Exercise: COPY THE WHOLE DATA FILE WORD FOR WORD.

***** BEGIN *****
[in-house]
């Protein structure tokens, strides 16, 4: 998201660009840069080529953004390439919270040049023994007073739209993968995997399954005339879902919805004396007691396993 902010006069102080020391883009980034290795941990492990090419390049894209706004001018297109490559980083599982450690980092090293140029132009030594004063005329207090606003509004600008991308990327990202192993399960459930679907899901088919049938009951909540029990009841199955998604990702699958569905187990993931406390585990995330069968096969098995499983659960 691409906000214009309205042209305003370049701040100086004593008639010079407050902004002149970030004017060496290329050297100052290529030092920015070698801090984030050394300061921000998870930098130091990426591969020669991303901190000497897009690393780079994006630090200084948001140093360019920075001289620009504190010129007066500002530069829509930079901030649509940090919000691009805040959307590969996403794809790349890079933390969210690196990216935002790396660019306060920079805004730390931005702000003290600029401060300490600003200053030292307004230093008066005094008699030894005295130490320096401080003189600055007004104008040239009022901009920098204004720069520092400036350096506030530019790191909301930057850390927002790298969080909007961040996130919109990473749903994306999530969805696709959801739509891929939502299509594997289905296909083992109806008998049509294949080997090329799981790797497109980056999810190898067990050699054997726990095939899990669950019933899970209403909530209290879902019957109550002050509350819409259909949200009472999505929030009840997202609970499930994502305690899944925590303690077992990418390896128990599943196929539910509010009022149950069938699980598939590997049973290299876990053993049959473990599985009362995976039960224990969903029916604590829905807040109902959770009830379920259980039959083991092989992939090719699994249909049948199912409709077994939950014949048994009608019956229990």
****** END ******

[in-house]
């Protein structure tokens, strides 16, 4: 998201660009840069080529953004390439919270040049023994007073739209993968995997399954005339879902919805004396007691396993 902010006069102080020391883009980034290795941990492990090419390049894209706004001018297109490559980083599982450690980092090293140029132009030594004063005329207090606003509004600008991308990327990202192993399960459930679907899901088919049938009951909540029990009841199955998604990702699958569905187990993931406390585990995330069968096969098995499983659960 691409906000214009309205042209305003370049701040100086004593008639010079407050902004002149970030004017060496290329050297100052290529030092920015070698801090984030050394300061921000998870930098130091990426591969020669991303901190000497897009690393780079994006630090200084948001140093360019920075001289620009504190010129007066500002530069829509930079901030649509940090919000691009805040959307590969996403794809790349890079933390969210690196990216935002790396660019306060920079805004730390931005702000003290600029401060300490600003200053030292307004230093008066005094008699030894005295130490320096401080003189600055007004104008040239009022901009920098204004720069520092400036350096506030530019790191909301930057850390927002790298969080909007961040996130919109990473749903994306999530969805696709959801739509891929939502299509594997289905296909083992109806008998049509294949080997090329799981790797497109980056999810190898067990050699054997726990095939899990669950019933899970209403909530209290879902019957109550002050509350819409259909949200009472999505929030009840997202609970499930994502305690899944925590303690077992990418390896128990599943196929539910509010009022149950069938699980598939590997049973290299876990053993049959473990599985009362995976039960224990969903029916604590829905807040109902959770009830379920259980039959083991092989992939090719699994249909049948199912409709077994939950014949048994009608019956229990």